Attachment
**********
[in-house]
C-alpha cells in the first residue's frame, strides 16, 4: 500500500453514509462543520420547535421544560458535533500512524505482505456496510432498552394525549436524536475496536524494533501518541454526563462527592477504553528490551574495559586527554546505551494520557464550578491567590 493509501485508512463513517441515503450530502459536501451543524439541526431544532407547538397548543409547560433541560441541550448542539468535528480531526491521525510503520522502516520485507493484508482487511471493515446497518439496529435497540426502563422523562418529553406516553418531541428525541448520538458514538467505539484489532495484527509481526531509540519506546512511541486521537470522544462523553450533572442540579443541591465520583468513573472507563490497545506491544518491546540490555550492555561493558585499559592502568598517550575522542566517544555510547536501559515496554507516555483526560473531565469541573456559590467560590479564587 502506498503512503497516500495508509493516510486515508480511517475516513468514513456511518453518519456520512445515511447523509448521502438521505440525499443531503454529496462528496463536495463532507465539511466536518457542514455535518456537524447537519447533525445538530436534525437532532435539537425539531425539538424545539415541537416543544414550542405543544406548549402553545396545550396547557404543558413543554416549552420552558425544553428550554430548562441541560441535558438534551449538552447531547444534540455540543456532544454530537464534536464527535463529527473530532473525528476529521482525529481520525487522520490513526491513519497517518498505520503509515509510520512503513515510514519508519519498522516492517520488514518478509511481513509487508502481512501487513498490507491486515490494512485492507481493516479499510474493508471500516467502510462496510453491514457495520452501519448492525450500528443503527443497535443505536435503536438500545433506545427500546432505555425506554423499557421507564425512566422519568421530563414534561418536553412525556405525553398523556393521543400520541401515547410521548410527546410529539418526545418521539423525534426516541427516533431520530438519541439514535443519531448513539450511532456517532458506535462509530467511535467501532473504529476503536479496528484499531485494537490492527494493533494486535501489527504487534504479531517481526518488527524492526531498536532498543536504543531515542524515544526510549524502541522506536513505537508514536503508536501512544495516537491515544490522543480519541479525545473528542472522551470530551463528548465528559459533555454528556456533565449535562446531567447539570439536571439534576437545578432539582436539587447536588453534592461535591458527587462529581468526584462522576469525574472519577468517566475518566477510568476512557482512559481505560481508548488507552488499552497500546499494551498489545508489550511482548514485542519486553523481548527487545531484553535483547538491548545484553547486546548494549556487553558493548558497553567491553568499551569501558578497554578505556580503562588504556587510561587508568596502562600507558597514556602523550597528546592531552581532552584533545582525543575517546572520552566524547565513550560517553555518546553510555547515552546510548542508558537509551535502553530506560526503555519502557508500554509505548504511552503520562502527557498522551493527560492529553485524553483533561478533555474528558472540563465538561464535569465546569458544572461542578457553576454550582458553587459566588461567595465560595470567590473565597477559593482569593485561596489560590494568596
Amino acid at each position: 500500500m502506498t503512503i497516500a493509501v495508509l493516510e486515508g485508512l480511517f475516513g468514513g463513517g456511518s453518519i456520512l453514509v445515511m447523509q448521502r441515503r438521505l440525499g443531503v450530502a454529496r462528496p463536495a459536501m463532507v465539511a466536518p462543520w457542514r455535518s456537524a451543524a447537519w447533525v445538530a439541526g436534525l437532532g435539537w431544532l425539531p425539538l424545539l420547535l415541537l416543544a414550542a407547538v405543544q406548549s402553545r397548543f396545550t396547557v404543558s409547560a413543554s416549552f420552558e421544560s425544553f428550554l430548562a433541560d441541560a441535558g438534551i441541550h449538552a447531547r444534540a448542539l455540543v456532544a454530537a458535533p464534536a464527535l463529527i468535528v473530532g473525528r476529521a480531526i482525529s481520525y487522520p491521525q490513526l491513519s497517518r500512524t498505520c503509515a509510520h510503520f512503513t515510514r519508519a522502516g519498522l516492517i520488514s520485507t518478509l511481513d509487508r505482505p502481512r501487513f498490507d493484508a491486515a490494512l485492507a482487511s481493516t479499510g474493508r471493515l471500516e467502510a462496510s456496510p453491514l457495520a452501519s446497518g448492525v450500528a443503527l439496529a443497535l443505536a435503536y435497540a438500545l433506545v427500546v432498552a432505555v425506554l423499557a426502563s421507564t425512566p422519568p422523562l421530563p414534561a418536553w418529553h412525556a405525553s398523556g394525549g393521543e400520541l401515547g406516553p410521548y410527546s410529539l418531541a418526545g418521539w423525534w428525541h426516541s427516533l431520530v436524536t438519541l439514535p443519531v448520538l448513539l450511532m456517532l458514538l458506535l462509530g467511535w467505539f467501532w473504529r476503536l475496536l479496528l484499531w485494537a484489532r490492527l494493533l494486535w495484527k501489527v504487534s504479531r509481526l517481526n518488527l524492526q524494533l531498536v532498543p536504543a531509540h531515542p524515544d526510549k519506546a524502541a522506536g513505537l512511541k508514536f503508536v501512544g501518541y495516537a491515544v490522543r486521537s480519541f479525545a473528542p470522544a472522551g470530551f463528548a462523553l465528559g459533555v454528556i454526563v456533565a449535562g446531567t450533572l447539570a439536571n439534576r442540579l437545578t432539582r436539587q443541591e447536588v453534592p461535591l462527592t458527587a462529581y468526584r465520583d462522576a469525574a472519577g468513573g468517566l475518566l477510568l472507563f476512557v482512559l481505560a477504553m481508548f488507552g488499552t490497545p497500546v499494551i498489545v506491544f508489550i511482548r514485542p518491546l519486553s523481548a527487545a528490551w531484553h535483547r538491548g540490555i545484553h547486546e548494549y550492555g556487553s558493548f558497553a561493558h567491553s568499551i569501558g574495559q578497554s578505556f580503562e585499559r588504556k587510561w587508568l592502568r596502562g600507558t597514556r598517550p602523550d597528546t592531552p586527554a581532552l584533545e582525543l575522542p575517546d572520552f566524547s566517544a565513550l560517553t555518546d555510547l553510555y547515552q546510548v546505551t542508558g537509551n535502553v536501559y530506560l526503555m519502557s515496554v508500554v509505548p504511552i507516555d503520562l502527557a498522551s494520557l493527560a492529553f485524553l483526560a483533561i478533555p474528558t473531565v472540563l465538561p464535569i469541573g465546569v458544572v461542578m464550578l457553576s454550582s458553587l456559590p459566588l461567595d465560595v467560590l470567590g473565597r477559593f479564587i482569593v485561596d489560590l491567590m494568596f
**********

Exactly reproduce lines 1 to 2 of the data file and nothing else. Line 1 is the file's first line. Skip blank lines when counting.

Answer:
[in-house]
C-alpha cells in the first residue's frame, strides 16, 4: 500500500453514509462543520420547535421544560458535533500512524505482505456496510432498552394525549436524536475496536524494533501518541454526563462527592477504553528490551574495559586527554546505551494520557464550578491567590 493509501485508512463513517441515503450530502459536501451543524439541526431544532407547538397548543409547560433541560441541550448542539468535528480531526491521525510503520522502516520485507493484508482487511471493515446497518439496529435497540426502563422523562418529553406516553418531541428525541448520538458514538467505539484489532495484527509481526531509540519506546512511541486521537470522544462523553450533572442540579443541591465520583468513573472507563490497545506491544518491546540490555550492555561493558585499559592502568598517550575522542566517544555510547536501559515496554507516555483526560473531565469541573456559590467560590479564587 502506498503512503497516500495508509493516510486515508480511517475516513468514513456511518453518519456520512445515511447523509448521502438521505440525499443531503454529496462528496463536495463532507465539511466536518457542514455535518456537524447537519447533525445538530436534525437532532435539537425539531425539538424545539415541537416543544414550542405543544406548549402553545396545550396547557404543558413543554416549552420552558425544553428550554430548562441541560441535558438534551449538552447531547444534540455540543456532544454530537464534536464527535463529527473530532473525528476529521482525529481520525487522520490513526491513519497517518498505520503509515509510520512503513515510514519508519519498522516492517520488514518478509511481513509487508502481512501487513498490507491486515490494512485492507481493516479499510474493508471500516467502510462496510453491514457495520452501519448492525450500528443503527443497535443505536435503536438500545433506545427500546432505555425506554423499557421507564425512566422519568421530563414534561418536553412525556405525553398523556393521543400520541401515547410521548410527546410529539418526545418521539423525534426516541427516533431520530438519541439514535443519531448513539450511532456517532458506535462509530467511535467501532473504529476503536479496528484499531485494537490492527494493533494486535501489527504487534504479531517481526518488527524492526531498536532498543536504543531515542524515544526510549524502541522506536513505537508514536503508536501512544495516537491515544490522543480519541479525545473528542472522551470530551463528548465528559459533555454528556456533565449535562446531567447539570439536571439534576437545578432539582436539587447536588453534592461535591458527587462529581468526584462522576469525574472519577468517566475518566477510568476512557482512559481505560481508548488507552488499552497500546499494551498489545508489550511482548514485542519486553523481548527487545531484553535483547538491548545484553547486546548494549556487553558493548558497553567491553568499551569501558578497554578505556580503562588504556587510561587508568596502562600507558597514556602523550597528546592531552581532552584533545582525543575517546572520552566524547565513550560517553555518546553510555547515552546510548542508558537509551535502553530506560526503555519502557508500554509505548504511552503520562502527557498522551493527560492529553485524553483533561478533555474528558472540563465538561464535569465546569458544572461542578457553576454550582458553587459566588461567595465560595470567590473565597477559593482569593485561596489560590494568596